I was too busy building a nice little inferiority complex for myself to retain any of the important information Furey had to share. But I did take away one important piece of heart health information. If this heart surgeon mother of four can find time to exercise, then I certainly can too.

Keller Williams cares

I didn't win anything, but I still had fun joining about 400 people at last Thursday's KW Cares auction and raffle at Fratello's. The annual event, organized by associates at Keller Williams Metropolitan in Bedford, raised more than $18,000 for local charities. I had a chance to chat with Keller Williams associate Joe Dion and his wife, RMS Mortgage loan officer Vreli Dion, as well as Realtor Kate Moran and her husband Matt Welch of the Manchester Monarchs organization.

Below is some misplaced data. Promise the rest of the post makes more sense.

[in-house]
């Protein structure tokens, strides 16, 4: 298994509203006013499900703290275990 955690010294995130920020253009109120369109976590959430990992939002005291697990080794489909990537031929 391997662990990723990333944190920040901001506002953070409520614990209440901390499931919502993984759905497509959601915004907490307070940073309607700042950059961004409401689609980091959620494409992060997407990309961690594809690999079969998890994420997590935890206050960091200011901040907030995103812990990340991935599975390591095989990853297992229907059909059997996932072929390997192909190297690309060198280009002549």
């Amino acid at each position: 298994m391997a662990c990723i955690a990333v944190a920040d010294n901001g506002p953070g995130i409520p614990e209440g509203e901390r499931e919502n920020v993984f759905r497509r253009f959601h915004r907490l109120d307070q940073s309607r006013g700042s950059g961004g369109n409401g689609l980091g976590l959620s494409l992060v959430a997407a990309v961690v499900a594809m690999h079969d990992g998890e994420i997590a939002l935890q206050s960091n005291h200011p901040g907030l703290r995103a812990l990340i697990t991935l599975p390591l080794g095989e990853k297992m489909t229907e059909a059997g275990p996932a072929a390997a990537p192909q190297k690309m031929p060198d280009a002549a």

NH365.ORG Event of the Week

Support The Majestic Theatre on Friday, Saturday and Sunday at the Chateau Event Center. Three separate auctions will be held to give you a chance to bid on unique items and take a chance at winning awesome raffle prizes including an iPad. This is a great opportunity to mingle with Majestic's murder-mystery characters and get a start on your holiday shopping. This event runs in conjunction with Majestic's dinner theater presentation of "The Curse of The Hopeless Diamond." Free daily bidding runs Friday and Saturday, 6-7 p.m. and Sunday 12:30-1:30 p.m. Those wishing to attend the dinner theater will need to make reservations. For more information, visit